The possibility of a contested Republican convention in Cleveland in 2016 sent reporters and politicians to the history books, looking for similar nominating battles from the past.
Eventually, they all found the astonishing 1924 Democratic convention in New York City.
It’s the longest convention in American history — it took more than two weeks and 103 ballots to find a nominee. The miserable battle was caused in part by a deep and dramatic split between urban Democrats, who opposed Prohibition, and rural Democrats, who supported it.
Oh. The Ku Klux Klan was an issue too.
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But the main reason for the delay may have been the now-curious rules of the gathering, which required a two-thirds vote to approve any nominee. The two-thirds rule had been a fixture of most political conventions to that point, but had rarely been a difficult hurdle.
The two main competitors included New York Gov. Al Smith, a favorite of the urban faction of the party. Californian William McAdoo represented rural interests and was popular: He had won several newfangled “primaries,” where delegates were chosen by voters, not party power brokers.
But many delegates were worried about McAdoo, the former Treasury secretary. He was tainted with scandal after leaving office and had refused to repudiate the Klan, which vaguely backed the candidate.
That left Smith, a Catholic — then an issue — as well as John Davis, a West Virginian and an overseas ambassador for President Woodrow Wilson. Each came to New York prepared to do battle.
The voting started on a Monday, June 30. McAdoo led the voting, collecting nearly 40 percent of the delegates, and Smith was close behind. But 17 other candidates — including Jonathan Davis, the Democratic (!) governor of Kansas — received votes.
The delegates voted again. Most of the delegates refused to budge, and McAdoo won again. But he fell short of the number needed to claim the prize.
Rinse and repeat.
“Each ballot began with the cry of Alabama — ‘24 votes for Oscar W. Underwood,’ ” historian Sexson Humphreys wrote more than a decade later.
“As the ballots were taken, the totals were very nearly the same on each test: more than five hundred votes for McAdoo, more than three hundred for Smith, but more than seven hundred necessary to nominate,” he wrote. “Neither side would yield. Compromise after compromise was proposed.”
An aging Williams Jennings Bryan, the populist favorite of Democrats and a three-time presidential nominee, appealed for a breakthrough. Delegates shouted him down. Smith said he would withdraw if McAdoo would. No deal. After 69 votes, the Californian still led the voting.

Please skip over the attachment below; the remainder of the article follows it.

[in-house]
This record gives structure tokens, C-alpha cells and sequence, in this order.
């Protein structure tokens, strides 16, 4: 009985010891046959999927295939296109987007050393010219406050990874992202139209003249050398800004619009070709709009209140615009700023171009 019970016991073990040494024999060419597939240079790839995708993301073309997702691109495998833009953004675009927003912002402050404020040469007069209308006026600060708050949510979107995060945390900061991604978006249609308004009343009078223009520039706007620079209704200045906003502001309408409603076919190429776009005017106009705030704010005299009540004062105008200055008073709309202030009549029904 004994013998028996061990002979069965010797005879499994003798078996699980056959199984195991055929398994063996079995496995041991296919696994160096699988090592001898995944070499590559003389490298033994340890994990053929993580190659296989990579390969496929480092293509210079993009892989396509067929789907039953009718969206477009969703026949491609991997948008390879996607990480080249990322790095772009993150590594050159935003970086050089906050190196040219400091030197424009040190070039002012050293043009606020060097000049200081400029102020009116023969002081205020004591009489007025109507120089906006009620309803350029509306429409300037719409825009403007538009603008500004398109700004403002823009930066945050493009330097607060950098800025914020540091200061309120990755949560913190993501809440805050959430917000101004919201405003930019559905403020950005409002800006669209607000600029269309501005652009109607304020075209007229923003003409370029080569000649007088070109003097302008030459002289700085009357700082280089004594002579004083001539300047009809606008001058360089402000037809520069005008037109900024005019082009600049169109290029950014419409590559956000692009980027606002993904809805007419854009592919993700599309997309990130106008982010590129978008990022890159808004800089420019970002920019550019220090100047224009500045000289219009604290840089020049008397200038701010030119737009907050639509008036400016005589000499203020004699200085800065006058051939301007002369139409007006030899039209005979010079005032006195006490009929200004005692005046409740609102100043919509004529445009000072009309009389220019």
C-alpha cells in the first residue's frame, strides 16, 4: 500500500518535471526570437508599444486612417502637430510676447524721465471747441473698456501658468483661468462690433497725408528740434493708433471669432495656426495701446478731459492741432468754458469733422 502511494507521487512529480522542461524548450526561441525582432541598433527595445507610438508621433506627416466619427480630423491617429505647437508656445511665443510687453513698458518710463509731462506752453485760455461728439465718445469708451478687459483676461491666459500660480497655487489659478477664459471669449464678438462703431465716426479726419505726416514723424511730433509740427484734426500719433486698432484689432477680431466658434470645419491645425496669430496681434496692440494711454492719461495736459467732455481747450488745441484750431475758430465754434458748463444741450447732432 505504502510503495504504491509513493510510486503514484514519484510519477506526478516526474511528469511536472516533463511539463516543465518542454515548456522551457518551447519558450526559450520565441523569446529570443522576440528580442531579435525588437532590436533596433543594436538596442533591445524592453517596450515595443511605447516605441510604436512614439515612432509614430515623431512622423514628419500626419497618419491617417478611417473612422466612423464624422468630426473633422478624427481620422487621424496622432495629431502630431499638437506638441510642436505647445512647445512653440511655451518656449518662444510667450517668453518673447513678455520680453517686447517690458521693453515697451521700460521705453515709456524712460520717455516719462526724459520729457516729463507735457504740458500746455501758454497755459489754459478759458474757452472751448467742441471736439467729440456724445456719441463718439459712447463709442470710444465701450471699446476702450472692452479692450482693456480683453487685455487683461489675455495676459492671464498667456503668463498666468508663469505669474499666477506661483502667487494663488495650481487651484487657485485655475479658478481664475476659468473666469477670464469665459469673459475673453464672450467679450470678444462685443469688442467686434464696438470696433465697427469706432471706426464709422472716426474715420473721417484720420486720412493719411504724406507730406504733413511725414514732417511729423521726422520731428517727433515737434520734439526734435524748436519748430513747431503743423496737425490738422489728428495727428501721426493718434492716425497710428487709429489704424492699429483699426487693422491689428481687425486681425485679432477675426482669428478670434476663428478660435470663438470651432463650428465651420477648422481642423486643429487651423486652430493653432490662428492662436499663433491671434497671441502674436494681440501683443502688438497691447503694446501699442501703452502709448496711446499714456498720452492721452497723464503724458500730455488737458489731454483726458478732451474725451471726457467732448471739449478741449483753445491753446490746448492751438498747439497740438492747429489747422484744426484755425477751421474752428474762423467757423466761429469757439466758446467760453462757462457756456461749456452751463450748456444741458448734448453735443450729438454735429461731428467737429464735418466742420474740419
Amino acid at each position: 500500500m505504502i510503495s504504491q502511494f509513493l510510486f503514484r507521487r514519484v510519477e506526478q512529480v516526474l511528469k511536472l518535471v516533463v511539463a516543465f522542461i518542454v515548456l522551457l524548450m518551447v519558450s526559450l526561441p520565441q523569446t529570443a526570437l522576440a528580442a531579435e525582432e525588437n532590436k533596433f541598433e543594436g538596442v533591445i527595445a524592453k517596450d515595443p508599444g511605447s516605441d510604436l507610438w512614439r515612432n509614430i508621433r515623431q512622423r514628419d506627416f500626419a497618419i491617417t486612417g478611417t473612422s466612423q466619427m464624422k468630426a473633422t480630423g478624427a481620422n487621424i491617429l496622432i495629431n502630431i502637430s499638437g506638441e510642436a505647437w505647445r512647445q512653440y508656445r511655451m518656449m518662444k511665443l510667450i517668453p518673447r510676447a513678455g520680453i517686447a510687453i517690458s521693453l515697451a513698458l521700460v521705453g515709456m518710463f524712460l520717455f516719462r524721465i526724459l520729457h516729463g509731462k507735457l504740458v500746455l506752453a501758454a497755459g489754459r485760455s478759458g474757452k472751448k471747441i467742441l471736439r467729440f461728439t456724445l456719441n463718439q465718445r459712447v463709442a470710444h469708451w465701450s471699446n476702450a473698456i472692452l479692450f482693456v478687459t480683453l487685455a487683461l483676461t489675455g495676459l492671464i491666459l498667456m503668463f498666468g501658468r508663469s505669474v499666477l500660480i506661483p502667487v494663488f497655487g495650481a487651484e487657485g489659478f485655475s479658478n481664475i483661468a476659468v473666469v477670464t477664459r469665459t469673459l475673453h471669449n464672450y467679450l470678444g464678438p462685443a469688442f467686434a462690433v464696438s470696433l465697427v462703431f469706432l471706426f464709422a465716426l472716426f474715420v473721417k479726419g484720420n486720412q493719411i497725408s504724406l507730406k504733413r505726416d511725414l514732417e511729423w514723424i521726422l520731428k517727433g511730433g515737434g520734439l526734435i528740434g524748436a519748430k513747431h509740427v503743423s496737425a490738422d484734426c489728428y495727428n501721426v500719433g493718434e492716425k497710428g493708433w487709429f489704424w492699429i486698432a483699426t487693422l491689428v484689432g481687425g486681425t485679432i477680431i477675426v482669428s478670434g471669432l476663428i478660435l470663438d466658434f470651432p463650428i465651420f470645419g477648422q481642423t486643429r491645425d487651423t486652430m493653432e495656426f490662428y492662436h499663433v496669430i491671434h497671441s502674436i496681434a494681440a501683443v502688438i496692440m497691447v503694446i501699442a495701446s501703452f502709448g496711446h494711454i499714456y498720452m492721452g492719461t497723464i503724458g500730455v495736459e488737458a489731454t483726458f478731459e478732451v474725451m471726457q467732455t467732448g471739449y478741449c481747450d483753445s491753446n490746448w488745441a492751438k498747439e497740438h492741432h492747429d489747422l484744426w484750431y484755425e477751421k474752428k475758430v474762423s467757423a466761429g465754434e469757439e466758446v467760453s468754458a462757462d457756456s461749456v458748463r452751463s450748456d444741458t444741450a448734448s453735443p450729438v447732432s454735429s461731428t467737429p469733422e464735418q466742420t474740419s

Deals were cut. Jobs were offered. Arms were twisted. Smith could be vice president on the McAdoo ticket. Still nothing.
Favorite sons moved up and down the leader board, suggesting a possible solution. The radio, still a new invention, broadcast the events to those who could afford a receiver.
But the stalemate lingered. Someone finally proposed dropping the two-thirds requirement, but the rules change failed — it, too, needed approval from two-thirds of the delegates. Finally, an exasperated Oklahoma delegate suggested adjourning the convention and reconvening in Kansas City on July 21. A change of scenery, he said, might do everyone some good.
It was not a popular option. Eighty-two delegates said yes. One thousand seven said no.
The logjam was finally broken on the 103rd ballot, when McAdoo released his delegates and Smith withdrew. On July 9, delegates nominated John Davis, the West Virginian, not the Kansan. The Sunflower State’s governor had dropped from the running days earlier.
The exhausted Democrats returned home badly split and still angry. Liberals coalesced around Robert LaFollette, the Progressive Party nominee. For all their work, Davis never had a chance.
President Calvin Coolidge, who had assumed office in 1923 after the death of Warren Harding, was elected for a full term. Republicans would hold the White House until 1932, when the Great Depression helped make Franklin Roosevelt president.